Originality: The storytelling in Degrade evokes a number of familiar tropes—a scorched dystopian world, an orphaned young protagonist, warring factions forced to compete for limited resources—but the author excels at crafting a vivid sense of atmosphere with characters (both human and creaturely), esoteric enough to linger in the minds of readers.
Character Development: Arid is a scrappy, yet vulnerable young hero, who relies on his hard-earned instincts to survive. Lingane offers a generally distinctive cast of main and secondary characters, forged by their environments and respective roles.
by Jennifer G. Edelson
Plot: This first installment in Jennifer G. Edelson's Wild and Ruin series offers brisk, crisp, entertaining scenes of romance, and builds to a surprising, satisfying twist. The story moves slowly, though, and covers less ground than readers would expect in a novel that spans 400 pages. The finale, here, establishes an exciting premise for the series involving Pecos myth, the land of the dead, Watchers and True of Hearts, and an exciting cross-cultural romance. The journey to that exciting premise, though, is often slack and discursive, with the novel's suspense and supernatural elements overshadowed by the protagonist's being pursued by three viable romantic possibilities.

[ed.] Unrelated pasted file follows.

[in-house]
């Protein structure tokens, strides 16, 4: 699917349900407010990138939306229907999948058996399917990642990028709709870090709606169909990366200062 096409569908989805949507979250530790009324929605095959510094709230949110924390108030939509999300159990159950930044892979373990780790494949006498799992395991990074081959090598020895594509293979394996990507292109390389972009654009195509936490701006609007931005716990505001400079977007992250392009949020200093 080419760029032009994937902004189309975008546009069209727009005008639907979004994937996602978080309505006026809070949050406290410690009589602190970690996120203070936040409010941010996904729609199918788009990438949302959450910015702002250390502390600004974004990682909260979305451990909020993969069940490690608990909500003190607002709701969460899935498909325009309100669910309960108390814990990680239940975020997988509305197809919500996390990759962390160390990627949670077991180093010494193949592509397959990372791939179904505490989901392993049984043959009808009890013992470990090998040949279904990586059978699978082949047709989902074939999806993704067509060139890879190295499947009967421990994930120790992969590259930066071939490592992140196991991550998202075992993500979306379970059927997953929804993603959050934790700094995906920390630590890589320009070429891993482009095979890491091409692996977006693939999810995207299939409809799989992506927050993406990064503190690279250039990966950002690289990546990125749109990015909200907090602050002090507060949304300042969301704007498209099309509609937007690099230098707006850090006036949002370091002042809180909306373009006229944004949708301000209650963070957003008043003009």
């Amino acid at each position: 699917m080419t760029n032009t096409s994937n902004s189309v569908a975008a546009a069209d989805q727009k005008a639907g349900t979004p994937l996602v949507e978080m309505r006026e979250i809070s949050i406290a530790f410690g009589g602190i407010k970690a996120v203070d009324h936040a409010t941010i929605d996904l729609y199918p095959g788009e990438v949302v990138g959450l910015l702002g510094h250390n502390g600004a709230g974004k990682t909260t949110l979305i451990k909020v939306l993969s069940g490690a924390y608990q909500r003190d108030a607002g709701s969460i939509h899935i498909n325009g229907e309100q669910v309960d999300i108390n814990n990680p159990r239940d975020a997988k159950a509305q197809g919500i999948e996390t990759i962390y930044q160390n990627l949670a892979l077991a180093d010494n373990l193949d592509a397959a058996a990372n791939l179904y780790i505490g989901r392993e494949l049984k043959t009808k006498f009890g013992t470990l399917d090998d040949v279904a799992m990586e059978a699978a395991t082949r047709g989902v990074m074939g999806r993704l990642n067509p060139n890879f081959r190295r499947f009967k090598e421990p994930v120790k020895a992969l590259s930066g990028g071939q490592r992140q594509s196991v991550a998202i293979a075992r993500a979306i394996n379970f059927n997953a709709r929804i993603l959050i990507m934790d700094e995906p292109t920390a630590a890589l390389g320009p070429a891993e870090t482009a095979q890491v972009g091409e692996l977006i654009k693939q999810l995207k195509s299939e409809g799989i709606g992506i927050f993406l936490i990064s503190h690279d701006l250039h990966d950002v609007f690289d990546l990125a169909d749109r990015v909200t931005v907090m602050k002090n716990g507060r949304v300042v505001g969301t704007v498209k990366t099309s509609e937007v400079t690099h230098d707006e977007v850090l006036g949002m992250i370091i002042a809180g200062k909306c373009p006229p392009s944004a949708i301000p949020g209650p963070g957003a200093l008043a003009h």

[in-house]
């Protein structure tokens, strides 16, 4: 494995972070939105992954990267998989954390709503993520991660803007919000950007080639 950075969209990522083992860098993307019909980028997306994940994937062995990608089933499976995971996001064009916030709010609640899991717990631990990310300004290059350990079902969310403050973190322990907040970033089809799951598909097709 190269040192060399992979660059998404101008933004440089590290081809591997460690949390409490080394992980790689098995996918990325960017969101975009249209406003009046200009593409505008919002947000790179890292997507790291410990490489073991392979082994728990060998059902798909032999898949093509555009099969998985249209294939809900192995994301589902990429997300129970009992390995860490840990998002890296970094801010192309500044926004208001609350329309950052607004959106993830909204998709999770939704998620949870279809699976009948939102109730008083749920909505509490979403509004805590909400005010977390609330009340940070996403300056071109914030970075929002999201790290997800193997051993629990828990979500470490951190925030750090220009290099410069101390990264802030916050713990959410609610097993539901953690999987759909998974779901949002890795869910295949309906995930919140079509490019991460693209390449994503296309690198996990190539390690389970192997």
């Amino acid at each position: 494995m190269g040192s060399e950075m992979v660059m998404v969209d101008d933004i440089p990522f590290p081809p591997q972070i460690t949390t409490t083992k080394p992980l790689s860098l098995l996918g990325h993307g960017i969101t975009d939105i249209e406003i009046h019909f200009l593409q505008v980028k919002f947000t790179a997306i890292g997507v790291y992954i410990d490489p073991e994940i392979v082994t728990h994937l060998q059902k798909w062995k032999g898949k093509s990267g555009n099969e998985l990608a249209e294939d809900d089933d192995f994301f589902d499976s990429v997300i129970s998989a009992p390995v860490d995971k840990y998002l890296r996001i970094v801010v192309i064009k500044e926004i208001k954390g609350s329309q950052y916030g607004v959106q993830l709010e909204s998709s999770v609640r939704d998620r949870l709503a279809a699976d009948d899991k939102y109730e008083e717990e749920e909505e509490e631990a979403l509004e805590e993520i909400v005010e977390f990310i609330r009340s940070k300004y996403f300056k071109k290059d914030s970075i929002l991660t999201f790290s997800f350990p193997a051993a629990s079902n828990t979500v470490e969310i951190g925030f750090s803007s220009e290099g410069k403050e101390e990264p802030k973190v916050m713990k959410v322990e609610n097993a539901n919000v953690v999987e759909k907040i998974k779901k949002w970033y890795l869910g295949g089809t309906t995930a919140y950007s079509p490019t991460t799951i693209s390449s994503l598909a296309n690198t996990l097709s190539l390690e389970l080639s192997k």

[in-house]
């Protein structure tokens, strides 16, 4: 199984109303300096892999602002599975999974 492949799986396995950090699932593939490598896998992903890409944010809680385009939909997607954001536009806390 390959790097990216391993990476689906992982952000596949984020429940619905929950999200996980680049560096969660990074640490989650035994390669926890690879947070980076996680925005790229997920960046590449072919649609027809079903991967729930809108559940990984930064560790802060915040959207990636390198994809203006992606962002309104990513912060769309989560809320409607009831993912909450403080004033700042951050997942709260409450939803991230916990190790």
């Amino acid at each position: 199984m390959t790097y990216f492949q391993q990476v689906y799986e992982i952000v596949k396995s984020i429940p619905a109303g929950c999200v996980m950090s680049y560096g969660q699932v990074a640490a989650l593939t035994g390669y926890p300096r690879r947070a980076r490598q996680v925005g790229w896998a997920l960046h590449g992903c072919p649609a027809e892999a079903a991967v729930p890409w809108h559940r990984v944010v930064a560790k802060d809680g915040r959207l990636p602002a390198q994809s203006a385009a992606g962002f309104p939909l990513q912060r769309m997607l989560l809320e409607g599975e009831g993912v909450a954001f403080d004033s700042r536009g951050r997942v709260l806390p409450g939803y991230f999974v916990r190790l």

Prose/Style: Line to line, Between Wild and Ruin is crisp, brisk, and appealing. Edelson pairs superb descriptions of nature and her characters with sharp, memorable dialogue. The exchanges between protagonist Ruby and her aunt Lydia have a pleasurable warmth and verve; Ruby's many scenes of flirtation with her three romantic candidates, meanwhile, are tense and tender, though they might stand out more individually if there were fewer of them.